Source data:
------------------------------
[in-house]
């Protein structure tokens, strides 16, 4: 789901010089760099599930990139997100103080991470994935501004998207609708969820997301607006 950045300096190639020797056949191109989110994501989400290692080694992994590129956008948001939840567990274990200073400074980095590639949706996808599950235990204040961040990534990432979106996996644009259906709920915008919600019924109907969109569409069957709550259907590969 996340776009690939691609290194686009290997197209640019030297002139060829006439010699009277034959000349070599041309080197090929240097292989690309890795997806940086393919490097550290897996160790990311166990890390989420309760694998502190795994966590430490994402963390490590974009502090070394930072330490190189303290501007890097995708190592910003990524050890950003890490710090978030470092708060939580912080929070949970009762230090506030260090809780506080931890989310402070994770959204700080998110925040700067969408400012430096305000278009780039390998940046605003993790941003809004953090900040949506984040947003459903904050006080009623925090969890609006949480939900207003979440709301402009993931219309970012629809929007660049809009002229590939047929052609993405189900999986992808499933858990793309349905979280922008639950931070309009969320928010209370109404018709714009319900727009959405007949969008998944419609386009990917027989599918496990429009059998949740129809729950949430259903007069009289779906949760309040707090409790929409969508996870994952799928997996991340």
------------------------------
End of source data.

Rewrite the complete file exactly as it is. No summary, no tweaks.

[in-house]
């Protein structure tokens, strides 16, 4: 789901010089760099599930990139997100103080991470994935501004998207609708969820997301607006 950045300096190639020797056949191109989110994501989400290692080694992994590129956008948001939840567990274990200073400074980095590639949706996808599950235990204040961040990534990432979106996996644009259906709920915008919600019924109907969109569409069957709550259907590969 996340776009690939691609290194686009290997197209640019030297002139060829006439010699009277034959000349070599041309080197090929240097292989690309890795997806940086393919490097550290897996160790990311166990890390989420309760694998502190795994966590430490994402963390490590974009502090070394930072330490190189303290501007890097995708190592910003990524050890950003890490710090978030470092708060939580912080929070949970009762230090506030260090809780506080931890989310402070994770959204700080998110925040700067969408400012430096305000278009780039390998940046605003993790941003809004953090900040949506984040947003459903904050006080009623925090969890609006949480939900207003979440709301402009993931219309970012629809929007660049809009002229590939047929052609993405189900999986992808499933858990793309349905979280922008639950931070309009969320928010209370109404018709714009319900727009959405007949969008998944419609386009990917027989599918496990429009059998949740129809729950949430259903007069009289779906949760309040707090409790929409969508996870994952799928997996991340």